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Dionysius The Areopagite by Clarence Edwin Rolt

CHAPTER I

Wheat is the Divine Gloom.

Trinty, which exceedeth all Being, Deity, and Goodness! Thou that instructeth Christians in Thy heavenly wisdom! Guide us to that topmost height of mystic lore which exceedeth light and more than exceedeth knowledge, where the simple, absolute, and unchangeable mysteries of heavenly Truth lie hidden in the dazzling obscurity of the secret Silence, outshining all brilliance with the intensity of their darkness, and surcharging our blinded intellects with the utterly impalpable and invisible fairness of glories which exceed all beauty! Such be my prayer; and thee, dear Timothy, I counsel that, in the earnest exercise of mystic contemplation, thou leave the senses and the activities of the intellect and all things that the senses or the intellect can perceive, and all things in this world of nothingness, or in that world of being, and that, thine understanding being laid to rest, thou strain (so far as thou mayest) towards an union with Him whom neither being nor understanding can contain. For, by the unceasing and absolute renunciation of thyself and all things, thou shalt in pureness cast all things aside, and be released from all, and so shalt be led upwards to the Ray of that divine Darkness which exceedeth all existence.

These things thou must not disclose to any of the uninitiated, by whom I mean those who cling to the objects of human thought, and imagine there is no super-essential reality beyond; and fancy that they know by human understanding Him that has made Darkness His secret place. And, if the Divine Initiation is beyond such men as these, what can be said of others yet more incapable thereof, who describe the Transcendent Cause of all things by qualities drawn from the lowest order of being, while they deny that it is in any way superior to the various ungodly delusions which they fondly invent in ignorance of this truth? That while it possesses all the positive attributes of the universe (being the universal Cause), yet in a stricter sense It does not possess them, since It transcends them all, wherefore there is no contradiction between affirming and denying that It has them inasmuch as It precedes and surpasses all deprivation, being beyond all positive and negative distinctions?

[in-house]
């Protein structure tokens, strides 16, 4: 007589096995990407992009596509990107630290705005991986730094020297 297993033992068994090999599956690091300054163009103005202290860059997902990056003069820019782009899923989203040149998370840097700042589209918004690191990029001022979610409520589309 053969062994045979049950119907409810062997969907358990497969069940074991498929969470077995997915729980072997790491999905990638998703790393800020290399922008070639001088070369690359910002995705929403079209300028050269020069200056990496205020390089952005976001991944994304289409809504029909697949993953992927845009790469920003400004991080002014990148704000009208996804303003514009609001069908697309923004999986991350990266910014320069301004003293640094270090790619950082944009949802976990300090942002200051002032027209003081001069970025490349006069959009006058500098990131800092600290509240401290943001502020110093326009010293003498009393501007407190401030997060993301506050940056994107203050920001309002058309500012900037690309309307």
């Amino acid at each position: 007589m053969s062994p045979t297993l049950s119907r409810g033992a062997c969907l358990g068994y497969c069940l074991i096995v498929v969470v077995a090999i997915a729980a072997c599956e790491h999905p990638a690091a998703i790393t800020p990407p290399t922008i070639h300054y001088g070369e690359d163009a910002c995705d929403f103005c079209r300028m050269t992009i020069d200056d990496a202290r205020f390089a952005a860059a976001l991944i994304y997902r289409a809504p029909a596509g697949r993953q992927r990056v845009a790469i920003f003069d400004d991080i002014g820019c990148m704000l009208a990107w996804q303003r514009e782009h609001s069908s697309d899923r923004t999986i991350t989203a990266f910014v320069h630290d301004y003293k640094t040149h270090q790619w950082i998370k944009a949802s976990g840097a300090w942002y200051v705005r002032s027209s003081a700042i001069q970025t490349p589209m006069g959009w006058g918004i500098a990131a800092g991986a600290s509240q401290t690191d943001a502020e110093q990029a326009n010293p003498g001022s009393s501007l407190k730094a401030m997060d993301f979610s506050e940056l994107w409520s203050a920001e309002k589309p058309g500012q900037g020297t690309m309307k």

Such at least is the teaching of the blessed Bartholomew. For he says that the subject-matter of the Divine Science is vast and yet minute, and that the Gospel combines in itself both width and straitness. Methinks he has shown by these his words how marvellously he has understood that the Good Cause of all things is eloquent yet speaks few words, or rather none; possessing neither speech nor understanding because it exceedeth all things in a super-essential manner, and is revealed in Its naked truth to those alone who pass right through the opposition of fair and foul, and pass beyond the topmost altitudes of the holy ascent and leave behind them all divine enlightenment and voices and heavenly utterances and plunge into the Darkness where truly dwells, as saith the Scripture, that One Which is beyond all things. For not without reason is the blessed Moses bidden first to undergo purification himself and then to separate himself from those who have not undergone it; and after all purification hears the many-voiced trumpets and sees many lights flash forth with pure and diverse-streaming rays, and then stands separate from the multitudes and with the chosen priests presses forward to the topmost pinnacle of the Divine Ascent. Nevertheless he meets not with God Himself, yet he beholds -- not Him indeed (for He is invisible) -- but the place wherein He dwells. And this I take to signify that the divinest and the highest of the things perceived by the eyes of the body or the mind are but the symbolic language of things subordinate to Him who Himself transcendeth them all. Through these things His incomprehensible presence is shown walking upon those heights of His holy places which are perceived by the mind; and then It breaks forth, even from the things that are beheld and from those that behold them, and plunges the true initiate unto the Darkness of Unknowing wherein he renounces all the apprehensions of his understanding and is enwrapped in that which is wholly intangible and invisible, belonging wholly to Him that is beyond all things and to none else (whether himself or another), and being through the passive stillness of all his reasoning powers united by his highest faculty to Him that is wholly Unknowable, of whom thus by a rejection of all knowledge he possesses a knowledge that exceeds his understanding.

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